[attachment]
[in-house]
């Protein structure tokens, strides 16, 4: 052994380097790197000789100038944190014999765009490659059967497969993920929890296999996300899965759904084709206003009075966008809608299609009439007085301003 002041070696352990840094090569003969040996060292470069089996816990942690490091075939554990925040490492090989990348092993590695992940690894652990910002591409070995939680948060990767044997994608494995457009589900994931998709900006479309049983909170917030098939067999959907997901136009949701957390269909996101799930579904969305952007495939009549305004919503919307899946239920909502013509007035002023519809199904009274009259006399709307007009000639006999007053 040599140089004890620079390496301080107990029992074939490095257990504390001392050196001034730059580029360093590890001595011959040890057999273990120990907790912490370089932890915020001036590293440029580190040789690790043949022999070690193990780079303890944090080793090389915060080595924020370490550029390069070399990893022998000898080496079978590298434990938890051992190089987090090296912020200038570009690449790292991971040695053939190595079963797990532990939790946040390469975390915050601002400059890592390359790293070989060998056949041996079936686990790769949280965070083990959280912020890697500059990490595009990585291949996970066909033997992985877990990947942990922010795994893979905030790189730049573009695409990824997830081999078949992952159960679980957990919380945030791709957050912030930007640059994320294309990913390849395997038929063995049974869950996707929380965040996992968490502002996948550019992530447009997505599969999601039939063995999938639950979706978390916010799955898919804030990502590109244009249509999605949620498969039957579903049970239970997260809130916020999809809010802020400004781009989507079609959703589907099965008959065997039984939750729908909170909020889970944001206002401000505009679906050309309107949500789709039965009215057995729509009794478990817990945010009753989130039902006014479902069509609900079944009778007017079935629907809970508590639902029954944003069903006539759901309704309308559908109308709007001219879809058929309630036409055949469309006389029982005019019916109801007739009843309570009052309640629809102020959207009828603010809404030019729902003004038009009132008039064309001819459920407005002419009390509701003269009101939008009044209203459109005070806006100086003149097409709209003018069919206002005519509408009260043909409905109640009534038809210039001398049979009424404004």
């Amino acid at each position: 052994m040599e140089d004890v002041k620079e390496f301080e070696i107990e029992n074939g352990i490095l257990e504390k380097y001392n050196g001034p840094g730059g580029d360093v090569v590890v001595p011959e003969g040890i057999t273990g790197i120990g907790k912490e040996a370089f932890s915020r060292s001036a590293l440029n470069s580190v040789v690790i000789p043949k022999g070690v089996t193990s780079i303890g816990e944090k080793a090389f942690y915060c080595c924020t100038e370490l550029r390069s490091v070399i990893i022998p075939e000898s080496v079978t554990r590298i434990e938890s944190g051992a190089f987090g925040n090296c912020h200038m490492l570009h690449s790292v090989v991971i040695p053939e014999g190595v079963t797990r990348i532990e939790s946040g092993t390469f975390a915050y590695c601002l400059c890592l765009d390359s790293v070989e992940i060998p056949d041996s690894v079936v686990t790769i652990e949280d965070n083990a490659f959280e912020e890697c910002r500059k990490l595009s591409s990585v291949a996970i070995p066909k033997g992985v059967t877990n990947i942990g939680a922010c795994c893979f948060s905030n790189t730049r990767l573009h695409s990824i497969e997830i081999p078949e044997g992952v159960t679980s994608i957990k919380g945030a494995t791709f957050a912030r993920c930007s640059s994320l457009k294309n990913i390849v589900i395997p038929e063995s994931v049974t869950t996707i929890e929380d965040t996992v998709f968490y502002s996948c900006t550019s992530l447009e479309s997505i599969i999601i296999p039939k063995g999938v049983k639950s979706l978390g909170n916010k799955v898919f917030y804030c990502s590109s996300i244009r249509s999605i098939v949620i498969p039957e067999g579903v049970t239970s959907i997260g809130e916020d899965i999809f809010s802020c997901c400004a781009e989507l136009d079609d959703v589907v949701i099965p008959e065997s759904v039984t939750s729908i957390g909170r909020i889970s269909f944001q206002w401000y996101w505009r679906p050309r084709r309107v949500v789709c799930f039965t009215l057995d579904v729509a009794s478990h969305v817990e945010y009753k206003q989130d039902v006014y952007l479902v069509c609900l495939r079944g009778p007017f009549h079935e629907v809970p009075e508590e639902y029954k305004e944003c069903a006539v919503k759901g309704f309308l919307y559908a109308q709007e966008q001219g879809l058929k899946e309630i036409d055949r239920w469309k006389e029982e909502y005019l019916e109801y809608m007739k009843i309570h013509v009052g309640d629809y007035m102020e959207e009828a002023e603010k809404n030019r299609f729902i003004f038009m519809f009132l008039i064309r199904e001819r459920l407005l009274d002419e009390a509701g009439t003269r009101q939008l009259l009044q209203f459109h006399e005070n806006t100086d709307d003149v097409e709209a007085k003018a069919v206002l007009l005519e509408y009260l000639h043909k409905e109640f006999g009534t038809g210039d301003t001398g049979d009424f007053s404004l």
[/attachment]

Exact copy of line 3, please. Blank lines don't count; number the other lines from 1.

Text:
């Amino acid at each position: 052994m040599e140089d004890v002041k620079e390496f301080e070696i107990e029992n074939g352990i490095l257990e504390k380097y001392n050196g001034p840094g730059g580029d360093v090569v590890v001595p011959e003969g040890i057999t273990g790197i120990g907790k912490e040996a370089f932890s915020r060292s001036a590293l440029n470069s580190v040789v690790i000789p043949k022999g070690v089996t193990s780079i303890g816990e944090k080793a090389f942690y915060c080595c924020t100038e370490l550029r390069s490091v070399i990893i022998p075939e000898s080496v079978t554990r590298i434990e938890s944190g051992a190089f987090g925040n090296c912020h200038m490492l570009h690449s790292v090989v991971i040695p053939e014999g190595v079963t797990r990348i532990e939790s946040g092993t390469f975390a915050y590695c601002l400059c890592l765009d390359s790293v070989e992940i060998p056949d041996s690894v079936v686990t790769i652990e949280d965070n083990a490659f959280e912020e890697c910002r500059k990490l595009s591409s990585v291949a996970i070995p066909k033997g992985v059967t877990n990947i942990g939680a922010c795994c893979f948060s905030n790189t730049r990767l573009h695409s990824i497969e997830i081999p078949e044997g992952v159960t679980s994608i957990k919380g945030a494995t791709f957050a912030r993920c930007s640059s994320l457009k294309n990913i390849v589900i395997p038929e063995s994931v049974t869950t996707i929890e929380d965040t996992v998709f968490y502002s996948c900006t550019s992530l447009e479309s997505i599969i999601i296999p039939k063995g999938v049983k639950s979706l978390g909170n916010k799955v898919f917030y804030c990502s590109s996300i244009r249509s999605i098939v949620i498969p039957e067999g579903v049970t239970s959907i997260g809130e916020d899965i999809f809010s802020c997901c400004a781009e989507l136009d079609d959703v589907v949701i099965p008959e065997s759904v039984t939750s729908i957390g909170r909020i889970s269909f944001q206002w401000y996101w505009r679906p050309r084709r309107v949500v789709c799930f039965t009215l057995d579904v729509a009794s478990h969305v817990e945010y009753k206003q989130d039902v006014y952007l479902v069509c609900l495939r079944g009778p007017f009549h079935e629907v809970p009075e508590e639902y029954k305004e944003c069903a006539v919503k759901g309704f309308l919307y559908a109308q709007e966008q001219g879809l058929k899946e309630i036409d055949r239920w469309k006389e029982e909502y005019l019916e109801y809608m007739k009843i309570h013509v009052g309640d629809y007035m102020e959207e009828a002023e603010k809404n030019r299609f729902i003004f038009m519809f009132l008039i064309r199904e001819r459920l407005l009274d002419e009390a509701g009439t003269r009101q939008l009259l009044q209203f459109h006399e005070n806006t100086d709307d003149v097409e709209a007085k003018a069919v206002l007009l005519e509408y009260l000639h043909k409905e109640f006999g009534t038809g210039d301003t001398g049979d009424f007053s404004l």